It took us many hours spread out over several weeks but I thought it was worth it when I saw this face:


Saturday, 20 February 2016

Friday, 19 February 2016

Beach Combing : Finding Dreams

On our way to the beach on Tuesday I was hoping for interesting finds. It's been stormy here, wild winds and rain sweeping inland for days. Reading this book by poet Jean Sprackland about beaches near where I grew up had made me eager to find something out of the ordinary.

In fact, when we got to Gavres, the beach seemed strangely calm and almost tidy. There were two distinct tide lines. One like the smeared rim of a glass that's been through the dishwasher too many times, barely there. The other a scattered constellation of stones, pebbles and fossils, great drifts of debris forming a barrier to bare feet between the warm dry sands and the exposed wet sticky sands that stretched out to meet the ocean.



I wandered along the two tide lines lazily my eyes scanning the surface, taking in all the old familiar friends; cockle shells, turret shells, calico scallops and an infinite variety of smooth, rough, flat, round, large and small pebbles and stones.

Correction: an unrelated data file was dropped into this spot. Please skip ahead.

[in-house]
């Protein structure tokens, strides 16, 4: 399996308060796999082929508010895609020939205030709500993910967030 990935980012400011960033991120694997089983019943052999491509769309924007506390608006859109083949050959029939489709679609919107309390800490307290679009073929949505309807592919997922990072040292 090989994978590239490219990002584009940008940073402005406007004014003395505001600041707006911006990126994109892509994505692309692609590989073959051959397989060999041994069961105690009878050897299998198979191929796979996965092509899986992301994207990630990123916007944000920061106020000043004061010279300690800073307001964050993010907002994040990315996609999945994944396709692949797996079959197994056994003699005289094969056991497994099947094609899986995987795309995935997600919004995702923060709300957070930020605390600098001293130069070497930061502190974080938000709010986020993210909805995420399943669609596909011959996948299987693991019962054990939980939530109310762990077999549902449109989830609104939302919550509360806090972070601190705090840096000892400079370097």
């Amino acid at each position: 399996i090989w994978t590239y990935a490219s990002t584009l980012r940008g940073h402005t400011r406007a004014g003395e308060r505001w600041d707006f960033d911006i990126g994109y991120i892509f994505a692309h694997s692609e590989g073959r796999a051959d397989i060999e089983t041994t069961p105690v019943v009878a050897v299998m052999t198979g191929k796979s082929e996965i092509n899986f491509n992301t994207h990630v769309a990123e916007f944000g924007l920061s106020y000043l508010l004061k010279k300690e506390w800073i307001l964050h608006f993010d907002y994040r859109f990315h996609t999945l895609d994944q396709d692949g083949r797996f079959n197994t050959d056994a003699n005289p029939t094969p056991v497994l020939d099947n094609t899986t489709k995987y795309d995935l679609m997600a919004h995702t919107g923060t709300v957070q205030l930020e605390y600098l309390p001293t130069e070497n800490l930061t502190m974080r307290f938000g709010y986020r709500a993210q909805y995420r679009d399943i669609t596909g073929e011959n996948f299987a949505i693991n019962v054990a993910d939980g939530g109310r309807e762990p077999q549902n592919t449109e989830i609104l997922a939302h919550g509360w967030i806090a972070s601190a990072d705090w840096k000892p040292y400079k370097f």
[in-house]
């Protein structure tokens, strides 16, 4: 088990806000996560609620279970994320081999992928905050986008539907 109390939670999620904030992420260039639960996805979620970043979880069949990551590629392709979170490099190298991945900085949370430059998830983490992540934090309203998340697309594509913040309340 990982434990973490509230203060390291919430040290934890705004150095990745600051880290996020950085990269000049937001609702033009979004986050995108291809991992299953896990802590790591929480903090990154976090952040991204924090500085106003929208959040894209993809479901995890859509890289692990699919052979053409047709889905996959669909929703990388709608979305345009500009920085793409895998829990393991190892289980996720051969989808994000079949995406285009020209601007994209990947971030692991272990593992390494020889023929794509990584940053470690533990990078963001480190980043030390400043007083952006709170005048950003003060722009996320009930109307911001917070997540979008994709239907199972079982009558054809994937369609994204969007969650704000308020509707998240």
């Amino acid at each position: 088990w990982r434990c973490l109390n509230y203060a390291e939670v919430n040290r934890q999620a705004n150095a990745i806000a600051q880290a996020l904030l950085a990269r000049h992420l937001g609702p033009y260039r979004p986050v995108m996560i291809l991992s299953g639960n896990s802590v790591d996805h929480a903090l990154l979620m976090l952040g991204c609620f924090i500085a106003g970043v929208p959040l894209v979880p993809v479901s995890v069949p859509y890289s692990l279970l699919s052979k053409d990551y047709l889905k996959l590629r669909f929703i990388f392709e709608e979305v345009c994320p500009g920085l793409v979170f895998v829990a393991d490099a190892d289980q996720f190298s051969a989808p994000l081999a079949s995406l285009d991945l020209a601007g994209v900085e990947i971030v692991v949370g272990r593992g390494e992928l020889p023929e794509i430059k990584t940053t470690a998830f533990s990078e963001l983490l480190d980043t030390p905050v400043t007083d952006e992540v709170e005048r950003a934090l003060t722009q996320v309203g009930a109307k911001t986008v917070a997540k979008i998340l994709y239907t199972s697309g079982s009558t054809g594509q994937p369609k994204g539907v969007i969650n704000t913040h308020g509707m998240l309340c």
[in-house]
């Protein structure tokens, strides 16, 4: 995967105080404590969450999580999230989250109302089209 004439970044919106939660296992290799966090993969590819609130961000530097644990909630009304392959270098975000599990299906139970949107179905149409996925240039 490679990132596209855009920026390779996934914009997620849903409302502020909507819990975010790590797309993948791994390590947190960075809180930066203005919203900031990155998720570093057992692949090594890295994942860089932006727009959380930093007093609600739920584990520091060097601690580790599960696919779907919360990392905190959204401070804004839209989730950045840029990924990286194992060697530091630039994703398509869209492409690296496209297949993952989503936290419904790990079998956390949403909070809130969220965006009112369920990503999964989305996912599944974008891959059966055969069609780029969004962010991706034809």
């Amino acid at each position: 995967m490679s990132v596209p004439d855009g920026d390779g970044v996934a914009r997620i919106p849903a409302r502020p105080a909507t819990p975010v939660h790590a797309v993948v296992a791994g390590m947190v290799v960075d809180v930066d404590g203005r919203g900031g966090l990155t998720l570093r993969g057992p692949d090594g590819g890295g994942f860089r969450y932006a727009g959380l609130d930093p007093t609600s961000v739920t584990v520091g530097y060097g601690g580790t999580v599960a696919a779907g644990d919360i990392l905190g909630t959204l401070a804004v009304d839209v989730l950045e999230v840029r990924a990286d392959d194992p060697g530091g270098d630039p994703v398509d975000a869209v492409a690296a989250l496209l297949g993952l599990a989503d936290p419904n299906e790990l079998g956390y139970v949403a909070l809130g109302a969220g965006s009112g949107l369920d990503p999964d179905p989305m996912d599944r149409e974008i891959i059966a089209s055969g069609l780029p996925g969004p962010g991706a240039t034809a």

And then I saw it, so small I should have missed it, would have missed it if I hadn't been so finickity, shuffling along at snail's pace my eyes sweeping the sand. A starfish.

As it was on the beach

I've dreamed of finding one of these. I know that's a bit strange but it's true, while some people dream of fame and fortune, I dream of sea shells and starfish. Trying to identify our find proved difficult. There are about 2000 species and they are not in fact fish but echinoderms. The preferred term for them is therefore sea stars as opposed to starfish. Noah and I scrawled through hundreds of photographs on the internet. Our specimen seemed to resemble the beaded star the most in colour and form but I'm not sure from the information available that this particular species is found in this part of the Atlantic ocean. Perhaps a common starfish then although it seems to lack the size for that.